I really see a future in cross-platform storytelling. People have tried it over the years, but I think it’s gaining new ground now that Whedon is on board with the Avengers franchise, now in film and on TV. Where else could that story be told? Why couldn’t there be an online game set in the same universe, where the storyline would actually be swayed by what occurs in the films and TV show, and vice versa? Why not make the storytelling every bit in legit in every medium it’s told in?

It’s an exciting time. As I’ve often said, if you’re an artist, there’s never been a better time in human history for you to be alive.


Sorin: If you had a … for every time you … you would …?

Garrett: If I had a fan for every time I had someone download one of my free books, I’d be J.K. Rowling. (Okay, maybe that’s an exaggeration. But while I recognize the value of free book deals, it does annoy me how many people download free books and never read them…)


Sorin: Kobolds or goblins?

Garrett: Goblins. Kobolds annoy me. I was brought up on Tolkien and Warhammer.


Sorin: What’s your favorite euphemism?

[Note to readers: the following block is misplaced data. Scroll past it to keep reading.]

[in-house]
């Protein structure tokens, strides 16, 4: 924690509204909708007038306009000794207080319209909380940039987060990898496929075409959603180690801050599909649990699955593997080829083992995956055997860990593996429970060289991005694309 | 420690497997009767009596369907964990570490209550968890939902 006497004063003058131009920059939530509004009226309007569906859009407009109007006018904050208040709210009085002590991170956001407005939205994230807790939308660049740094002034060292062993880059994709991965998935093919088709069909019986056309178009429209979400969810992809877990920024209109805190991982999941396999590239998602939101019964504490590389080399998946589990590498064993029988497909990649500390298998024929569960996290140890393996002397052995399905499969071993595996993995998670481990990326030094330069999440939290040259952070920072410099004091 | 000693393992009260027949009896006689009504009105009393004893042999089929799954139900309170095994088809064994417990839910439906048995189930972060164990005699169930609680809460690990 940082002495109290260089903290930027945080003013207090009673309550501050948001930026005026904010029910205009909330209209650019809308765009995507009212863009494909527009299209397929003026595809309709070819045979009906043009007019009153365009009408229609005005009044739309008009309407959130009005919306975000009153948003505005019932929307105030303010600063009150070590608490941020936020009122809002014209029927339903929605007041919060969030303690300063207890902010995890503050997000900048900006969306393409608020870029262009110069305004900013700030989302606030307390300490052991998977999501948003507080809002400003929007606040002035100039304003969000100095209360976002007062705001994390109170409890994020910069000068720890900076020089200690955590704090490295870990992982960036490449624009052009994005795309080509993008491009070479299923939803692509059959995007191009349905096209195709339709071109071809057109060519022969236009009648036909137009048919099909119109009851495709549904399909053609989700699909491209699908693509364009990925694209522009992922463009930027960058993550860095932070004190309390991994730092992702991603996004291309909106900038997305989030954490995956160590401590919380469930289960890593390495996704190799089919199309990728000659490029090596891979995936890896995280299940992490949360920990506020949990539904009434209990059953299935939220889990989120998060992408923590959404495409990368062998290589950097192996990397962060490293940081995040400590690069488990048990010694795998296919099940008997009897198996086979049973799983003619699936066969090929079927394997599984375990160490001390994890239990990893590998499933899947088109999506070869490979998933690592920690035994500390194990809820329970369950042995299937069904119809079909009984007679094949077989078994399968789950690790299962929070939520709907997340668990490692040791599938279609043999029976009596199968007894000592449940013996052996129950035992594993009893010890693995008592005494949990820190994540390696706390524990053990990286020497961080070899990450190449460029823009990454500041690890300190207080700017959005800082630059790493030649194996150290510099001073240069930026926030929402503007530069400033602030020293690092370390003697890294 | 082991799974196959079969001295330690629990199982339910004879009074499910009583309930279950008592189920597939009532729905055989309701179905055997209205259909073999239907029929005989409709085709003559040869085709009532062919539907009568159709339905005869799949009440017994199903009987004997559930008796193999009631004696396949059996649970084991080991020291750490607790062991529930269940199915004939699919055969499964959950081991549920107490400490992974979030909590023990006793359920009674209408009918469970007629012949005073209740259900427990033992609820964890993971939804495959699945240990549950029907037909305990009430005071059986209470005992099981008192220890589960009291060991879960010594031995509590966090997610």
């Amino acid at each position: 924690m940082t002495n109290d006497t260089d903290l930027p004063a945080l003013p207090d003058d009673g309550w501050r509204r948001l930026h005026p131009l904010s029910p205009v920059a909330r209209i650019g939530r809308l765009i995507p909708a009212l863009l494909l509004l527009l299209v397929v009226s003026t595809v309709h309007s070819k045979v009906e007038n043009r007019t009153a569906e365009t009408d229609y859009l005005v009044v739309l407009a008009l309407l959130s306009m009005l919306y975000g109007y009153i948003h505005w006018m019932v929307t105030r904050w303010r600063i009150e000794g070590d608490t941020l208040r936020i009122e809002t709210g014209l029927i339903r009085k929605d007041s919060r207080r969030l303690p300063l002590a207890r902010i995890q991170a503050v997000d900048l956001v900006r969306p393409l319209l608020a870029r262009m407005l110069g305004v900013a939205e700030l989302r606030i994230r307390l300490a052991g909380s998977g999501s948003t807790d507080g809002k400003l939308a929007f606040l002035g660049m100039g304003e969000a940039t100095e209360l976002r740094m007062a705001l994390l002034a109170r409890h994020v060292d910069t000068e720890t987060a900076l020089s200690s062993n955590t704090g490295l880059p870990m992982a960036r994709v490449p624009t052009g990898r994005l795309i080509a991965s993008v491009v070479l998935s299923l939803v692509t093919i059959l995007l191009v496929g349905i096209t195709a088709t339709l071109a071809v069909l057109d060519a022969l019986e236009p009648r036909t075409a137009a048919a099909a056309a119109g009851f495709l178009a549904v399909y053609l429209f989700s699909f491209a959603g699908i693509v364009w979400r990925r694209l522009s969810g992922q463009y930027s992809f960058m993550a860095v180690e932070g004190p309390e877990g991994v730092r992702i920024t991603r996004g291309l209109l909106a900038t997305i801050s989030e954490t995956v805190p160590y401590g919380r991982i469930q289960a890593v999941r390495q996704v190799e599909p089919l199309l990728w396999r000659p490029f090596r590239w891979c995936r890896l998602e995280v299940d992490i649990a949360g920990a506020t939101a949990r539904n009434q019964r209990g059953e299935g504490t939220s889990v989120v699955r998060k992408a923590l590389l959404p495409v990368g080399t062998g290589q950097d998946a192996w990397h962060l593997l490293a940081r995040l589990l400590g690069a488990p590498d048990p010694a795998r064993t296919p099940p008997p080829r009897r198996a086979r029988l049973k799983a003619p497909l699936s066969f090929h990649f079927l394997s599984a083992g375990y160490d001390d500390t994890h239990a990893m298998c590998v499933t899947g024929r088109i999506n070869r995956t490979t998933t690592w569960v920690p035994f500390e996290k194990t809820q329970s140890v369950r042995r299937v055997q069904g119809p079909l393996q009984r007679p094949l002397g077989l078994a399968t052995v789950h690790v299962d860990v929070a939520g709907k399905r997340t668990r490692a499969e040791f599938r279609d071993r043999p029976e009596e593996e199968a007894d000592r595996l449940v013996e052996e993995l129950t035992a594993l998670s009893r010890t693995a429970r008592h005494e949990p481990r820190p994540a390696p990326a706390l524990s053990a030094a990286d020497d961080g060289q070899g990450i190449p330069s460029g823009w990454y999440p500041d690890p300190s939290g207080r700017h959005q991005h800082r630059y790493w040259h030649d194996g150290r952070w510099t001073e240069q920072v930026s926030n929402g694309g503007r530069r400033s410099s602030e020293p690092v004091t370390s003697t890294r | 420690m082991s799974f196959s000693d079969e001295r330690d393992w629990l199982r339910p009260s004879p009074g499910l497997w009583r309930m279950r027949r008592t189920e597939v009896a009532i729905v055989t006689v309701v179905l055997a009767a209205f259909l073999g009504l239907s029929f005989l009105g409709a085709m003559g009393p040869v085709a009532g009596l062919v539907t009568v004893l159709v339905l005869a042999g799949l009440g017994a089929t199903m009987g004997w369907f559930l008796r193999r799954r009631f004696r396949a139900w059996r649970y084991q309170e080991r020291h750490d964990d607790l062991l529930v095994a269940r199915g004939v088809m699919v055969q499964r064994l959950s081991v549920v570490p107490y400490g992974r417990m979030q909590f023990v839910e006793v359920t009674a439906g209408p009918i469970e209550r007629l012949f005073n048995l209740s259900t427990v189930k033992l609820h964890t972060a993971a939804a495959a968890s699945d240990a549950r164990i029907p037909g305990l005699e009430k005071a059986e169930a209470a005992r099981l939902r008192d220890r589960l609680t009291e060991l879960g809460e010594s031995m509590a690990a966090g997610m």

Garrett: I’ve always liked “mashing uglies,” for some reason.


Sorin: Would you care to share an excerpt from any of your books?

Garrett: One of my favorite scenes ever is the scene in Chapter Two of Midrealm when Greystone shows up. Here’s one of my favorite parts from that chapter:


I groaned and started to push myself up, but a funny thing happened. I felt the stone courtyard under my fingers, and it sort of…tickled. I ran my hands across the ground and felt the rough surface of the stone. It felt comforting. Warm somehow. Like…the thought seemed ridiculous, but like hugging a cousin that I hadn’t seen in years but had always been really good friends with. For some reason, the stone felt alive. I didn’t want to break contact. To my right I heard Calvin breathing deeply in and out, chuckling every time he did.

Then there was a POOF, and an old, gruff voice said, “Well, now that that’s over with.”

I leapt to my feet and whirled around. Just outside the circle of stone pillars, in the direction of the doors I’d been planning on making a run for, stood an old man. Not just old—this guy was ancient. His face had more wrinkles than a shirt after it had been slept in overnight, and his bushy white eyebrows jutted out like the wings of a bird. His crazy white hair stuck out in all directions, immediately making me think of Albert Einstein. He was wearing an old, faded grey robe and clutching a gnarled wooden walking stick that was a little taller than he was.

I jumped in front of Tess and Calvin, who were both climbing slowly to their feet. I felt Miles step in on my left and Blade on my right, the three of us forming a wall in front of the smaller kids. Raven stayed off to the side a bit, staring at the old man, unsure.